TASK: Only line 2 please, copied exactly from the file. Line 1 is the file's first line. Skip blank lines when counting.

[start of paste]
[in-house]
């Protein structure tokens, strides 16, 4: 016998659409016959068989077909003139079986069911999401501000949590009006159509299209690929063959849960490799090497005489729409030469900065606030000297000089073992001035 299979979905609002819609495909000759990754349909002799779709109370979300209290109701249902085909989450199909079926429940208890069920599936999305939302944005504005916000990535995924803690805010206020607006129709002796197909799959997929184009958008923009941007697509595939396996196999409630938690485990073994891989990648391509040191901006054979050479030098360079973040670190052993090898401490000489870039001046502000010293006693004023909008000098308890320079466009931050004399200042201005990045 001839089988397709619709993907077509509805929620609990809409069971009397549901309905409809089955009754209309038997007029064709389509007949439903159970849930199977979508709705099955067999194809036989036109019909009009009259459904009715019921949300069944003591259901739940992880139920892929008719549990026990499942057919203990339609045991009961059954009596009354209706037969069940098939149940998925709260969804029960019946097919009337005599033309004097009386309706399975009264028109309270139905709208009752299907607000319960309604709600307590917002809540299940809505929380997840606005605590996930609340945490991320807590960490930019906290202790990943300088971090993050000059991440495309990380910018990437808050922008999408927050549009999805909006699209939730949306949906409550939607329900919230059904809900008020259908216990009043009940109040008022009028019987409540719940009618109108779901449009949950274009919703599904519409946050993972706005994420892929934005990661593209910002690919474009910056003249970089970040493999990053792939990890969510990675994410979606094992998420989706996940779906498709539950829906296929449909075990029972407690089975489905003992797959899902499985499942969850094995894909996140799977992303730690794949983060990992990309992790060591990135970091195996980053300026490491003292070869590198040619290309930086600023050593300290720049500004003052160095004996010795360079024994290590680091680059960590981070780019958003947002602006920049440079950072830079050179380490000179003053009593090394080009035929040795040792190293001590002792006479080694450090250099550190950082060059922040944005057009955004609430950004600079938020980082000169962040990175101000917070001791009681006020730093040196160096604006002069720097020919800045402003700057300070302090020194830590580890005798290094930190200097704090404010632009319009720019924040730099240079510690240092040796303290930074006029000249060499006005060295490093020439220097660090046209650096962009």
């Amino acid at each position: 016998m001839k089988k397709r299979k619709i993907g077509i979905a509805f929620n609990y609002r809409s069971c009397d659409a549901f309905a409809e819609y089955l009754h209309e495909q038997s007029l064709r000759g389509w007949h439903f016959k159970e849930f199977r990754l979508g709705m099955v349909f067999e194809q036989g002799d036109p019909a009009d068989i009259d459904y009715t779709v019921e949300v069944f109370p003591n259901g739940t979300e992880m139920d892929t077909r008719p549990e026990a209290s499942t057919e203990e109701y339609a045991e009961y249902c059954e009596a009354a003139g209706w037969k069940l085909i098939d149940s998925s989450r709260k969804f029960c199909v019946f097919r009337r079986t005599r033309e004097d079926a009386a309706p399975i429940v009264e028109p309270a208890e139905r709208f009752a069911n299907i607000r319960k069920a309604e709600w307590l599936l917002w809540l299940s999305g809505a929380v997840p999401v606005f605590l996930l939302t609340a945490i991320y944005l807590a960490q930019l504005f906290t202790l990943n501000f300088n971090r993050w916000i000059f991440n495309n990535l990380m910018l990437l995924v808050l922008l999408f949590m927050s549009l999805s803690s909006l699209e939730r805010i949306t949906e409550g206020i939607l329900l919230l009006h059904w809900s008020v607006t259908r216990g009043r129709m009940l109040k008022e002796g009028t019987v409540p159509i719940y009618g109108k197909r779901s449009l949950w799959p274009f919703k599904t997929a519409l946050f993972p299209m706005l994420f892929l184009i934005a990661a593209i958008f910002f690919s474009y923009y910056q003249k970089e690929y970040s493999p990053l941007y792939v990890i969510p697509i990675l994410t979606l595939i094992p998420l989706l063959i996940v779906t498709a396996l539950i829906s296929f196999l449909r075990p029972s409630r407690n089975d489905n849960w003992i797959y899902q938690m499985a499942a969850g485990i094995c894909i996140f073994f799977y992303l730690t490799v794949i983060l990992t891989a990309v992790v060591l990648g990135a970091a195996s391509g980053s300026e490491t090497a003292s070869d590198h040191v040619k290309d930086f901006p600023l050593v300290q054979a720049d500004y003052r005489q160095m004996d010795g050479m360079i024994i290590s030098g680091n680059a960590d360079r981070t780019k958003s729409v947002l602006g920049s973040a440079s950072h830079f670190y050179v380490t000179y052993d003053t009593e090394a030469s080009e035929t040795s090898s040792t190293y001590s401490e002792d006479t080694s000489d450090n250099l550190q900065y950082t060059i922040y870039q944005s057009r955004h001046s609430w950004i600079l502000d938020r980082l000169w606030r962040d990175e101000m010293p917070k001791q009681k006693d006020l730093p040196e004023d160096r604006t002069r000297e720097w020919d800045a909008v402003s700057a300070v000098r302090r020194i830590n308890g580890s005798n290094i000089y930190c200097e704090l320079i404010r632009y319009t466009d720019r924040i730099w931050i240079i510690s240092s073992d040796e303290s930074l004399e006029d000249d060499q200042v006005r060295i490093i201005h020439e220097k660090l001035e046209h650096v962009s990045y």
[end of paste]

């Protein structure tokens, strides 16, 4: 016998659409016959068989077909003139079986069911999401501000949590009006159509299209690929063959849960490799090497005489729409030469900065606030000297000089073992001035 299979979905609002819609495909000759990754349909002799779709109370979300209290109701249902085909989450199909079926429940208890069920599936999305939302944005504005916000990535995924803690805010206020607006129709002796197909799959997929184009958008923009941007697509595939396996196999409630938690485990073994891989990648391509040191901006054979050479030098360079973040670190052993090898401490000489870039001046502000010293006693004023909008000098308890320079466009931050004399200042201005990045 001839089988397709619709993907077509509805929620609990809409069971009397549901309905409809089955009754209309038997007029064709389509007949439903159970849930199977979508709705099955067999194809036989036109019909009009009259459904009715019921949300069944003591259901739940992880139920892929008719549990026990499942057919203990339609045991009961059954009596009354209706037969069940098939149940998925709260969804029960019946097919009337005599033309004097009386309706399975009264028109309270139905709208009752299907607000319960309604709600307590917002809540299940809505929380997840606005605590996930609340945490991320807590960490930019906290202790990943300088971090993050000059991440495309990380910018990437808050922008999408927050549009999805909006699209939730949306949906409550939607329900919230059904809900008020259908216990009043009940109040008022009028019987409540719940009618109108779901449009949950274009919703599904519409946050993972706005994420892929934005990661593209910002690919474009910056003249970089970040493999990053792939990890969510990675994410979606094992998420989706996940779906498709539950829906296929449909075990029972407690089975489905003992797959899902499985499942969850094995894909996140799977992303730690794949983060990992990309992790060591990135970091195996980053300026490491003292070869590198040619290309930086600023050593300290720049500004003052160095004996010795360079024994290590680091680059960590981070780019958003947002602006920049440079950072830079050179380490000179003053009593090394080009035929040795040792190293001590002792006479080694450090250099550190950082060059922040944005057009955004609430950004600079938020980082000169962040990175101000917070001791009681006020730093040196160096604006002069720097020919800045402003700057300070302090020194830590580890005798290094930190200097704090404010632009319009720019924040730099240079510690240092040796303290930074006029000249060499006005060295490093020439220097660090046209650096962009």